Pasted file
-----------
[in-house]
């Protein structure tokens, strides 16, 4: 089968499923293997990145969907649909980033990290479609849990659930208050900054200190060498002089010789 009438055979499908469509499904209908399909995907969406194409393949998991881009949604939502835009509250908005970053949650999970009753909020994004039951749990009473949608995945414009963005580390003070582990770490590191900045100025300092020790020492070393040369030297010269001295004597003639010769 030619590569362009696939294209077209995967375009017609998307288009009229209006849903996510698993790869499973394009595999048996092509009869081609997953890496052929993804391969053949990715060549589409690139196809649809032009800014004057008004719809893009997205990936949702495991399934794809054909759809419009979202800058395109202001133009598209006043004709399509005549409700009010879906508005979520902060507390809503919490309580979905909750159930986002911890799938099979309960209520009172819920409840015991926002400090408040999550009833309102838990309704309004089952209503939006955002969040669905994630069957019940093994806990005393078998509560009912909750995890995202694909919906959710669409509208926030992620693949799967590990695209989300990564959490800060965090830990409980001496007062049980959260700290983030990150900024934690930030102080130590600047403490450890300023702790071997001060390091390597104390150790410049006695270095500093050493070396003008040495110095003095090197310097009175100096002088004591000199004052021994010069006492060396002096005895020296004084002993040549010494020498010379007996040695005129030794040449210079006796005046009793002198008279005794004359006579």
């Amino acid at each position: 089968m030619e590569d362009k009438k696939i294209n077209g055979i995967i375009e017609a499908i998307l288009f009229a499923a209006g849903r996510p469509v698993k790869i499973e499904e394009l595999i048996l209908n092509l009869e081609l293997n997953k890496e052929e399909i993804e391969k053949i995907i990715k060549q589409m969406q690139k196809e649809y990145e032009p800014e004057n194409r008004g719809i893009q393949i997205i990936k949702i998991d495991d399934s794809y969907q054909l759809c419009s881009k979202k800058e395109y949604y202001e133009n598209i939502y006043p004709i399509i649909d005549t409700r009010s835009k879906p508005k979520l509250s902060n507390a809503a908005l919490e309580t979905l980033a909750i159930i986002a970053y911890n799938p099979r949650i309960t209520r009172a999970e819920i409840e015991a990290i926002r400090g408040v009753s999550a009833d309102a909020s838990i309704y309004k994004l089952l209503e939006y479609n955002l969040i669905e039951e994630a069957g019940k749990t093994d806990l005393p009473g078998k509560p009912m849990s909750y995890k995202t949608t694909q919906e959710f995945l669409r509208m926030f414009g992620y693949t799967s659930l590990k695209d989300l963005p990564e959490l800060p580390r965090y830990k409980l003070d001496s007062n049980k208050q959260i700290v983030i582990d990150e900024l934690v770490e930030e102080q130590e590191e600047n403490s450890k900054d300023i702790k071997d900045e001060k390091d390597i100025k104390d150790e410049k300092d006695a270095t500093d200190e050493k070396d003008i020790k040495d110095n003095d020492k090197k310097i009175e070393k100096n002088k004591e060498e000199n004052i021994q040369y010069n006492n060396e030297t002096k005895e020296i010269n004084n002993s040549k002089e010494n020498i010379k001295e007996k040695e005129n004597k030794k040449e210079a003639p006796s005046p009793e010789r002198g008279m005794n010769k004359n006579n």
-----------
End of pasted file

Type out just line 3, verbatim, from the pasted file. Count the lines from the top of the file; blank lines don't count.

């Amino acid at each position: 089968m030619e590569d362009k009438k696939i294209n077209g055979i995967i375009e017609a499908i998307l288009f009229a499923a209006g849903r996510p469509v698993k790869i499973e499904e394009l595999i048996l209908n092509l009869e081609l293997n997953k890496e052929e399909i993804e391969k053949i995907i990715k060549q589409m969406q690139k196809e649809y990145e032009p800014e004057n194409r008004g719809i893009q393949i997205i990936k949702i998991d495991d399934s794809y969907q054909l759809c419009s881009k979202k800058e395109y949604y202001e133009n598209i939502y006043p004709i399509i649909d005549t409700r009010s835009k879906p508005k979520l509250s902060n507390a809503a908005l919490e309580t979905l980033a909750i159930i986002a970053y911890n799938p099979r949650i309960t209520r009172a999970e819920i409840e015991a990290i926002r400090g408040v009753s999550a009833d309102a909020s838990i309704y309004k994004l089952l209503e939006y479609n955002l969040i669905e039951e994630a069957g019940k749990t093994d806990l005393p009473g078998k509560p009912m849990s909750y995890k995202t949608t694909q919906e959710f995945l669409r509208m926030f414009g992620y693949t799967s659930l590990k695209d989300l963005p990564e959490l800060p580390r965090y830990k409980l003070d001496s007062n049980k208050q959260i700290v983030i582990d990150e900024l934690v770490e930030e102080q130590e590191e600047n403490s450890k900054d300023i702790k071997d900045e001060k390091d390597i100025k104390d150790e410049k300092d006695a270095t500093d200190e050493k070396d003008i020790k040495d110095n003095d020492k090197k310097i009175e070393k100096n002088k004591e060498e000199n004052i021994q040369y010069n006492n060396e030297t002096k005895e020296i010269n004084n002993s040549k002089e010494n020498i010379k001295e007996k040695e005129n004597k030794k040449e210079a003639p006796s005046p009793e010789r002198g008279m005794n010769k004359n006579n």